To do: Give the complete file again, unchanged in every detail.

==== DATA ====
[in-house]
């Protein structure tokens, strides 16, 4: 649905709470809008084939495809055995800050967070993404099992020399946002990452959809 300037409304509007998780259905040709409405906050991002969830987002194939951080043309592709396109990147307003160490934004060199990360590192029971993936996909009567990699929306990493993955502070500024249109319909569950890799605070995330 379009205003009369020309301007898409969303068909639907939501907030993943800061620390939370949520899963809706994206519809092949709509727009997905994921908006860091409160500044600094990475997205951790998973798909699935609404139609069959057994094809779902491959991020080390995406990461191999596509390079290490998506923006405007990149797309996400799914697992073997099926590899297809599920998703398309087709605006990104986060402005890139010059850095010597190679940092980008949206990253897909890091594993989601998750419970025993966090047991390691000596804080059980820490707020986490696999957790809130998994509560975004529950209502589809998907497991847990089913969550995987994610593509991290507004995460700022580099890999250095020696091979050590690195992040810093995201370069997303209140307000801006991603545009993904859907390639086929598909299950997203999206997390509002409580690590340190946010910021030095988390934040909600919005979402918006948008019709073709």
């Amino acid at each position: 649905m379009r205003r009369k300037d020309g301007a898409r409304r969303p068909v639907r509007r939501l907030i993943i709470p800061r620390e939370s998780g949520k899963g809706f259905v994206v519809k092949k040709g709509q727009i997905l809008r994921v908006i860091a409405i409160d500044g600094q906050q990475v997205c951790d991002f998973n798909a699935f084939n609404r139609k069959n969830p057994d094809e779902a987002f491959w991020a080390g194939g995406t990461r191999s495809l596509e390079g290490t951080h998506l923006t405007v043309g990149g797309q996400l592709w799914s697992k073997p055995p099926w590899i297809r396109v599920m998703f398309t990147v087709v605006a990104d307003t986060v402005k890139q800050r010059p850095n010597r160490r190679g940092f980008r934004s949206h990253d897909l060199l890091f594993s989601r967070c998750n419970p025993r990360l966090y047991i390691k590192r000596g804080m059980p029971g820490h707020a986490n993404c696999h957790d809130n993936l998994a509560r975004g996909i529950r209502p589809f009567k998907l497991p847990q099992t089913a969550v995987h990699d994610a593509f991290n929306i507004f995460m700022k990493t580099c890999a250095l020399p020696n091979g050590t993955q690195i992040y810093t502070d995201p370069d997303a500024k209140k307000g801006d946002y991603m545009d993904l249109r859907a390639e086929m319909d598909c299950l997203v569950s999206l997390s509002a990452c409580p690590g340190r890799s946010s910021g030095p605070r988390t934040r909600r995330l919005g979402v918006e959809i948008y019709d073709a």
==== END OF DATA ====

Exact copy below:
[in-house]
């Protein structure tokens, strides 16, 4: 649905709470809008084939495809055995800050967070993404099992020399946002990452959809 300037409304509007998780259905040709409405906050991002969830987002194939951080043309592709396109990147307003160490934004060199990360590192029971993936996909009567990699929306990493993955502070500024249109319909569950890799605070995330 379009205003009369020309301007898409969303068909639907939501907030993943800061620390939370949520899963809706994206519809092949709509727009997905994921908006860091409160500044600094990475997205951790998973798909699935609404139609069959057994094809779902491959991020080390995406990461191999596509390079290490998506923006405007990149797309996400799914697992073997099926590899297809599920998703398309087709605006990104986060402005890139010059850095010597190679940092980008949206990253897909890091594993989601998750419970025993966090047991390691000596804080059980820490707020986490696999957790809130998994509560975004529950209502589809998907497991847990089913969550995987994610593509991290507004995460700022580099890999250095020696091979050590690195992040810093995201370069997303209140307000801006991603545009993904859907390639086929598909299950997203999206997390509002409580690590340190946010910021030095988390934040909600919005979402918006948008019709073709």
């Amino acid at each position: 649905m379009r205003r009369k300037d020309g301007a898409r409304r969303p068909v639907r509007r939501l907030i993943i709470p800061r620390e939370s998780g949520k899963g809706f259905v994206v519809k092949k040709g709509q727009i997905l809008r994921v908006i860091a409405i409160d500044g600094q906050q990475v997205c951790d991002f998973n798909a699935f084939n609404r139609k069959n969830p057994d094809e779902a987002f491959w991020a080390g194939g995406t990461r191999s495809l596509e390079g290490t951080h998506l923006t405007v043309g990149g797309q996400l592709w799914s697992k073997p055995p099926w590899i297809r396109v599920m998703f398309t990147v087709v605006a990104d307003t986060v402005k890139q800050r010059p850095n010597r160490r190679g940092f980008r934004s949206h990253d897909l060199l890091f594993s989601r967070c998750n419970p025993r990360l966090y047991i390691k590192r000596g804080m059980p029971g820490h707020a986490n993404c696999h957790d809130n993936l998994a509560r975004g996909i529950r209502p589809f009567k998907l497991p847990q099992t089913a969550v995987h990699d994610a593509f991290n929306i507004f995460m700022k990493t580099c890999a250095l020399p020696n091979g050590t993955q690195i992040y810093t502070d995201p370069d997303a500024k209140k307000g801006d946002y991603m545009d993904l249109r859907a390639e086929m319909d598909c299950l997203v569950s999206l997390s509002a990452c409580p690590g340190r890799s946010s910021g030095p605070r988390t934040r909600r995330l919005g979402v918006e959809i948008y019709d073709a």